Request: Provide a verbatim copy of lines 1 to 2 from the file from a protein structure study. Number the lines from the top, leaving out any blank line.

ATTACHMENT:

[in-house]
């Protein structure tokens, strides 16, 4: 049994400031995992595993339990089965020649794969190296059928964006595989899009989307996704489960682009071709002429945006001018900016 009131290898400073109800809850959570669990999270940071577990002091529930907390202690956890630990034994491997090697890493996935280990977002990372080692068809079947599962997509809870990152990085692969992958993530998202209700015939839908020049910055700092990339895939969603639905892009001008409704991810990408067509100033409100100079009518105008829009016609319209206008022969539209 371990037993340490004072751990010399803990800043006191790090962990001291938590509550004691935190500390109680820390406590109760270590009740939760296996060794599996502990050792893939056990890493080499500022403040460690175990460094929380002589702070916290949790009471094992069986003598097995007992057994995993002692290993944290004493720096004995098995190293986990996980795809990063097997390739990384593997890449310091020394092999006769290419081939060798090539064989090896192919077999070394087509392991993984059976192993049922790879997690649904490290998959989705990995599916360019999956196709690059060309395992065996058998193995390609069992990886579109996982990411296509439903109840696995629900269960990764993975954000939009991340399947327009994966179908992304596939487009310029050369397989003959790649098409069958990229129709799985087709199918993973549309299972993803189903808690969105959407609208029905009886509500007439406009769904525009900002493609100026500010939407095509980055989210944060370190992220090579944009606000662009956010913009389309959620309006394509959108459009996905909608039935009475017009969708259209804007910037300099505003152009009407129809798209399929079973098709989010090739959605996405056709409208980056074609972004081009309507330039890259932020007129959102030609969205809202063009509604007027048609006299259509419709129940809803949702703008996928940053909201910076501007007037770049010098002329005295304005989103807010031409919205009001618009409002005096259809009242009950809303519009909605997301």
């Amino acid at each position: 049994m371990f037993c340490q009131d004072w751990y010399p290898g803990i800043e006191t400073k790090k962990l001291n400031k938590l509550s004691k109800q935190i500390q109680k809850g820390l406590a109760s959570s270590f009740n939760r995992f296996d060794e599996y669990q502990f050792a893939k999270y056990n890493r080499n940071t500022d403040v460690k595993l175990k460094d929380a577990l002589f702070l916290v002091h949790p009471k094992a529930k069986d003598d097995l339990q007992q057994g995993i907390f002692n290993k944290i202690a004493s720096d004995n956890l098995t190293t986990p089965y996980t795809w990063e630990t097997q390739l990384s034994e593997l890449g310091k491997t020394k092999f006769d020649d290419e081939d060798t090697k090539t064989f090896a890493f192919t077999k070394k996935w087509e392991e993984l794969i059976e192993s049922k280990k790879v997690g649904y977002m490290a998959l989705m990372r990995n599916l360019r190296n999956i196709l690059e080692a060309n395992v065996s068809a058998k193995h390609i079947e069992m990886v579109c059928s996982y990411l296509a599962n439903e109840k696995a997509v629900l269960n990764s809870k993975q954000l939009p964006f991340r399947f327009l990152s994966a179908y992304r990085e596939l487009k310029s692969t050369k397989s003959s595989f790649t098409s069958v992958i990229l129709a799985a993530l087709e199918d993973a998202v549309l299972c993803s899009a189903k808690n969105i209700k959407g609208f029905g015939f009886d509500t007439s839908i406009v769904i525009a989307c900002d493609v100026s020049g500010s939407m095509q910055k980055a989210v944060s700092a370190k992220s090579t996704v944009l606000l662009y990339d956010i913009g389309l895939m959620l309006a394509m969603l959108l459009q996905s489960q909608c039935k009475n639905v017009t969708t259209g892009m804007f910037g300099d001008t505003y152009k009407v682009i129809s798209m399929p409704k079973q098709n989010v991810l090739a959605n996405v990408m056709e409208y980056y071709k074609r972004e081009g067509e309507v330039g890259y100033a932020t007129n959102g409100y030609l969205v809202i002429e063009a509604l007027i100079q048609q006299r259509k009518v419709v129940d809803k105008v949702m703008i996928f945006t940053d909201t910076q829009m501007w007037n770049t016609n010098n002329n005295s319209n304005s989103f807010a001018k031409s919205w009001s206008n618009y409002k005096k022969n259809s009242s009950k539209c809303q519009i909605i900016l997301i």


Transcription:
[in-house]
């Protein structure tokens, strides 16, 4: 049994400031995992595993339990089965020649794969190296059928964006595989899009989307996704489960682009071709002429945006001018900016 009131290898400073109800809850959570669990999270940071577990002091529930907390202690956890630990034994491997090697890493996935280990977002990372080692068809079947599962997509809870990152990085692969992958993530998202209700015939839908020049910055700092990339895939969603639905892009001008409704991810990408067509100033409100100079009518105008829009016609319209206008022969539209 371990037993340490004072751990010399803990800043006191790090962990001291938590509550004691935190500390109680820390406590109760270590009740939760296996060794599996502990050792893939056990890493080499500022403040460690175990460094929380002589702070916290949790009471094992069986003598097995007992057994995993002692290993944290004493720096004995098995190293986990996980795809990063097997390739990384593997890449310091020394092999006769290419081939060798090539064989090896192919077999070394087509392991993984059976192993049922790879997690649904490290998959989705990995599916360019999956196709690059060309395992065996058998193995390609069992990886579109996982990411296509439903109840696995629900269960990764993975954000939009991340399947327009994966179908992304596939487009310029050369397989003959790649098409069958990229129709799985087709199918993973549309299972993803189903808690969105959407609208029905009886509500007439406009769904525009900002493609100026500010939407095509980055989210944060370190992220090579944009606000662009956010913009389309959620309006394509959108459009996905909608039935009475017009969708259209804007910037300099505003152009009407129809798209399929079973098709989010090739959605996405056709409208980056074609972004081009309507330039890259932020007129959102030609969205809202063009509604007027048609006299259509419709129940809803949702703008996928940053909201910076501007007037770049010098002329005295304005989103807010031409919205009001618009409002005096259809009242009950809303519009909605997301």